Published online Oct 18, 2016. doi: 10.5312/wjo.v7.i10.650
Peer-review started: April 24, 2016
First decision: June 6, 2016
Revised: July 15, 2016
Accepted: August 6, 2016
Article in press: August 8, 2016
Published online: October 18, 2016
Ulnar nerve (UN) injuries are a common complaint amongst overhead athletes. The UN is strained during periods of extreme valgus stress at the elbow, especially in the late-cocking and early acceleration phases of throwing. Although early ulnar collateral ligament (UCL) reconstruction techniques frequently included routine submuscular UN transposition, this is becoming less common with more modern techniques. We review the recent literature on the sites of UN compression, techniques to evaluate the UN nerve, and treatment of UN pathology in the overhead athlete. We also discuss our preferred techniques for selective decompression and anterior transposition of the UN when indicated. More recent studies support the use of UN transpositions only when there are specific preoperative symptoms. Athletes with isolated ulnar neuropathy are increasingly being treated with subcutaneous anterior transposition of the nerve rather than submuscular transposition. When ulnar neuropathy occurs with UCL insufficiency, adoption of the muscle-splitting approach for UCL reconstructions, as well as using a subcutaneous UN transposition have led to fewer postoperative complications and improved outcomes. Prudent handling of the UN in addition to appropriate surgical technique can lead to a high percentage of athletes who return to competitive sports following surgery for ulnar neuropathy.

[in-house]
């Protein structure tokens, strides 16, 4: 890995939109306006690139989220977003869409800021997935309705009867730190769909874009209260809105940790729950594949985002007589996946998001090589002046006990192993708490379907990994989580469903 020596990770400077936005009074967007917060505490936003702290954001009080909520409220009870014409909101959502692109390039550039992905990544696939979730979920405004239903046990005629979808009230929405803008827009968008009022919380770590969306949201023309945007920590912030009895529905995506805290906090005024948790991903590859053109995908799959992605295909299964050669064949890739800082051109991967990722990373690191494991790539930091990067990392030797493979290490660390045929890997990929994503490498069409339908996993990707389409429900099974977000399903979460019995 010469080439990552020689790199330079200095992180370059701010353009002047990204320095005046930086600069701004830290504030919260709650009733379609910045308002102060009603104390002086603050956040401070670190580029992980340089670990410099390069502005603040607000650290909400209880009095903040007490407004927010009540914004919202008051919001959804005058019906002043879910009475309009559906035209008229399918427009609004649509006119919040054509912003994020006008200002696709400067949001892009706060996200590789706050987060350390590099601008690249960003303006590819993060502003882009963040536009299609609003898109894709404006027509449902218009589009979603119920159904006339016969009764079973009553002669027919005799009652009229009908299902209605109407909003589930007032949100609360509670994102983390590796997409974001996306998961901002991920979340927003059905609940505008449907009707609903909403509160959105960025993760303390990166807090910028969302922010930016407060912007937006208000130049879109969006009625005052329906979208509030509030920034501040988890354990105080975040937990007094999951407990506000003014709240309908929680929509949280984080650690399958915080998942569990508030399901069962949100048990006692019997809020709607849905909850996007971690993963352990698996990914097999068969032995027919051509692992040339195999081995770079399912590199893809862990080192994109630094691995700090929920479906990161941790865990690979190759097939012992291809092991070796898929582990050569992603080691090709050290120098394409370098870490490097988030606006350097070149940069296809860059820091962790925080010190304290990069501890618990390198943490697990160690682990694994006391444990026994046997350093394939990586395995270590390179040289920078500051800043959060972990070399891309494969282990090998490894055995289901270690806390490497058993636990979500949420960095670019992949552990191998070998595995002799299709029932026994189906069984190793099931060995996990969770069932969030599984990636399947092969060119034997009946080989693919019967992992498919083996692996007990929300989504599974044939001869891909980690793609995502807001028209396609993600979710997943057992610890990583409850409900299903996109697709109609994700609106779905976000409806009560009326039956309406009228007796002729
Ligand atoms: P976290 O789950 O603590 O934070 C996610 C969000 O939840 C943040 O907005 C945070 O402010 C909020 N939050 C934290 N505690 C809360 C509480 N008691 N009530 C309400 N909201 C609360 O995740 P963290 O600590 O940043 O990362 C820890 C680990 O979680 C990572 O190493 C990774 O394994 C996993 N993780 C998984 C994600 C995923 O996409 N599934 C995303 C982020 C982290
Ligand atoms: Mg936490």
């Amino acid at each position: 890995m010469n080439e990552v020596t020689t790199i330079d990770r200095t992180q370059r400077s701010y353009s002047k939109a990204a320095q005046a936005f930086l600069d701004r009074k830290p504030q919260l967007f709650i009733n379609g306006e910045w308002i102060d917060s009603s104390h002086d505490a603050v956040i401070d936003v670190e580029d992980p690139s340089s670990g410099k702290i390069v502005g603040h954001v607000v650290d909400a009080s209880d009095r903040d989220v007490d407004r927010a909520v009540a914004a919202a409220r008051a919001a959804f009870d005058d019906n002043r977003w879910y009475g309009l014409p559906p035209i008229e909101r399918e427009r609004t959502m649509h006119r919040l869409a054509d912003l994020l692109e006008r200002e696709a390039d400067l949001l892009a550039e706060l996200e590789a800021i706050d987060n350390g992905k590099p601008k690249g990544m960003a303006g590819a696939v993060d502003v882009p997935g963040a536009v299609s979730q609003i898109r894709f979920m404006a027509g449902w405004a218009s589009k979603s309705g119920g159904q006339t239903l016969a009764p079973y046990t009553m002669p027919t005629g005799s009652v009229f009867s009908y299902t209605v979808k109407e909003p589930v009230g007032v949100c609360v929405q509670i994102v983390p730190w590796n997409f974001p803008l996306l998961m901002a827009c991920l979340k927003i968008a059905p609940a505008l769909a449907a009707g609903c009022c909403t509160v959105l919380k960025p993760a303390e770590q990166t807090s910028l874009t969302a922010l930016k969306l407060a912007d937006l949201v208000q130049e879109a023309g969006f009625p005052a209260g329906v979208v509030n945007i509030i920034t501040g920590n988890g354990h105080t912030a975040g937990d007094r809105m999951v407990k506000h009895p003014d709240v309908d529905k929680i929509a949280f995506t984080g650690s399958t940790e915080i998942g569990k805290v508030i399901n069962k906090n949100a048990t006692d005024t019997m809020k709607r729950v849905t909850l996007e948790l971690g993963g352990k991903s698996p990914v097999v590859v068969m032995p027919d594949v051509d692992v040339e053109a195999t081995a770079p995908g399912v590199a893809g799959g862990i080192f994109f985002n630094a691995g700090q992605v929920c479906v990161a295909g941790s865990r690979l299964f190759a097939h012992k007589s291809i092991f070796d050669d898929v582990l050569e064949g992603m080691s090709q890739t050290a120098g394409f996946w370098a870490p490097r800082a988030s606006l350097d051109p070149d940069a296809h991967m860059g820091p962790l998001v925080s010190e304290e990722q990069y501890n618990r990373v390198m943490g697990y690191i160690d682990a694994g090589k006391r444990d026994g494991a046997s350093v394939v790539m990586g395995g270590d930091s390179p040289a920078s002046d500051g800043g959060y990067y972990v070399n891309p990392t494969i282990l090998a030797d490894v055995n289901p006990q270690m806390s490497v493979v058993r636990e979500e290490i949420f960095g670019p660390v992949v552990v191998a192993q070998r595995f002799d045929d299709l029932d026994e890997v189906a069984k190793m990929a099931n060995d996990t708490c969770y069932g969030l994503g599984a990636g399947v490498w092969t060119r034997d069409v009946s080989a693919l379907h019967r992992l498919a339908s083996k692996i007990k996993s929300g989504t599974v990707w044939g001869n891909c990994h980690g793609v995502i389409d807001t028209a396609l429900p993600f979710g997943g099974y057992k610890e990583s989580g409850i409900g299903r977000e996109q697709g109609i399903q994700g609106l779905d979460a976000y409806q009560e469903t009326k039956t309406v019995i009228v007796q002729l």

Core tip: Ulnar nerve (UN) injuries frequently plague overhead athletes due to the strain caused by extreme valgus stress across the elbow during throwing. In this paper, we review common locations of UN compression and keys to the evaluation. We also discuss the recent literature on treatment of injuries to the UN in overhead athletes and our preferred techniques for addressing UN symptomatology during concomitant UCL reconstruction. Athletes are increasingly being treated with subcutaneous anterior UN transpositions only when appreciable neurologic symptoms are present preoperatively.